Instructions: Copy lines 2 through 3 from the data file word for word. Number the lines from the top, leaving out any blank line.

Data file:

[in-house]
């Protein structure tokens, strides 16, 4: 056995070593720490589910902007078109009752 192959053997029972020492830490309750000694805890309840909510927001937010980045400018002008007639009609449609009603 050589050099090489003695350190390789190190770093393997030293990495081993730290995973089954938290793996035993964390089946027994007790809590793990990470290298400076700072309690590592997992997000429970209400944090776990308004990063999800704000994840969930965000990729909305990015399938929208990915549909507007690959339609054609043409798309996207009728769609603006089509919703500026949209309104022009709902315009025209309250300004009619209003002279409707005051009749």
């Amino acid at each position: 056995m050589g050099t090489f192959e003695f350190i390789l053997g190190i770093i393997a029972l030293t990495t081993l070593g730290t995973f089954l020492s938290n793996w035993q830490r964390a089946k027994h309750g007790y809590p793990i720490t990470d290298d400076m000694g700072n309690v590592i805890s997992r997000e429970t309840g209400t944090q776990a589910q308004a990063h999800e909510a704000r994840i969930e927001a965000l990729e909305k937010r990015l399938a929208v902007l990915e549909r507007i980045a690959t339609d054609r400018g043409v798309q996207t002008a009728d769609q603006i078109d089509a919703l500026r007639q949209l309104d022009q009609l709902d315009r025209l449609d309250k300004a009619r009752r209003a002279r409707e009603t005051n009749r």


């Protein structure tokens, strides 16, 4: 056995070593720490589910902007078109009752 192959053997029972020492830490309750000694805890309840909510927001937010980045400018002008007639009609449609009603 050589050099090489003695350190390789190190770093393997030293990495081993730290995973089954938290793996035993964390089946027994007790809590793990990470290298400076700072309690590592997992997000429970209400944090776990308004990063999800704000994840969930965000990729909305990015399938929208990915549909507007690959339609054609043409798309996207009728769609603006089509919703500026949209309104022009709902315009025209309250300004009619209003002279409707005051009749």
């Amino acid at each position: 056995m050589g050099t090489f192959e003695f350190i390789l053997g190190i770093i393997a029972l030293t990495t081993l070593g730290t995973f089954l020492s938290n793996w035993q830490r964390a089946k027994h309750g007790y809590p793990i720490t990470d290298d400076m000694g700072n309690v590592i805890s997992r997000e429970t309840g209400t944090q776990a589910q308004a990063h999800e909510a704000r994840i969930e927001a965000l990729e909305k937010r990015l399938a929208v902007l990915e549909r507007i980045a690959t339609d054609r400018g043409v798309q996207t002008a009728d769609q603006i078109d089509a919703l500026r007639q949209l309104d022009q009609l709902d315009r025209l449609d309250k300004a009619r009752r209003a002279r409707e009603t005051n009749r």